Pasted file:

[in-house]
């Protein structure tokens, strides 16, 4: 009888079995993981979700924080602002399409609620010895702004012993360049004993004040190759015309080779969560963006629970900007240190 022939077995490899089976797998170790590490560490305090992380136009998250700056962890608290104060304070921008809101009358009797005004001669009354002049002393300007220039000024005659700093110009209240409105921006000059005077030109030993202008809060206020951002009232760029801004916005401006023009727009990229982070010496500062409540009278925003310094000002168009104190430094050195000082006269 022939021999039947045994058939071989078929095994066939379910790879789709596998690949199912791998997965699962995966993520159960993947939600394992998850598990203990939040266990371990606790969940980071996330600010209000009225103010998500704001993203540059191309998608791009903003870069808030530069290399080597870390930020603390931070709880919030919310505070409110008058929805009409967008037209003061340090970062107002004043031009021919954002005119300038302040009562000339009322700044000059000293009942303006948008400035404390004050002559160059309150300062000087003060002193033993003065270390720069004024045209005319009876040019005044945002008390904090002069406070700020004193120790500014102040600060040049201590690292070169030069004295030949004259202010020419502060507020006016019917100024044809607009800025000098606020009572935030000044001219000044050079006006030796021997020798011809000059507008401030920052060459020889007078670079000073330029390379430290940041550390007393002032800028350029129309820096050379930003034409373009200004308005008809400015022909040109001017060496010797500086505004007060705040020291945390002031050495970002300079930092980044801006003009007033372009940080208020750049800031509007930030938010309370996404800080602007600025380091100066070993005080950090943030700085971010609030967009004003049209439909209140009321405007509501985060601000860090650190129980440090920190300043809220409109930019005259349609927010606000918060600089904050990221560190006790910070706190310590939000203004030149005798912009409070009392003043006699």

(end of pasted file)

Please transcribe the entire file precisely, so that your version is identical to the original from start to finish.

[in-house]
């Protein structure tokens, strides 16, 4: 009888079995993981979700924080602002399409609620010895702004012993360049004993004040190759015309080779969560963006629970900007240190 022939077995490899089976797998170790590490560490305090992380136009998250700056962890608290104060304070921008809101009358009797005004001669009354002049002393300007220039000024005659700093110009209240409105921006000059005077030109030993202008809060206020951002009232760029801004916005401006023009727009990229982070010496500062409540009278925003310094000002168009104190430094050195000082006269 022939021999039947045994058939071989078929095994066939379910790879789709596998690949199912791998997965699962995966993520159960993947939600394992998850598990203990939040266990371990606790969940980071996330600010209000009225103010998500704001993203540059191309998608791009903003870069808030530069290399080597870390930020603390931070709880919030919310505070409110008058929805009409967008037209003061340090970062107002004043031009021919954002005119300038302040009562000339009322700044000059000293009942303006948008400035404390004050002559160059309150300062000087003060002193033993003065270390720069004024045209005319009876040019005044945002008390904090002069406070700020004193120790500014102040600060040049201590690292070169030069004295030949004259202010020419502060507020006016019917100024044809607009800025000098606020009572935030000044001219000044050079006006030796021997020798011809000059507008401030920052060459020889007078670079000073330029390379430290940041550390007393002032800028350029129309820096050379930003034409373009200004308005008809400015022909040109001017060496010797500086505004007060705040020291945390002031050495970002300079930092980044801006003009007033372009940080208020750049800031509007930030938010309370996404800080602007600025380091100066070993005080950090943030700085971010609030967009004003049209439909209140009321405007509501985060601000860090650190129980440090920190300043809220409109930019005259349609927010606000918060600089904050990221560190006790910070706190310590939000203004030149005798912009409070009392003043006699």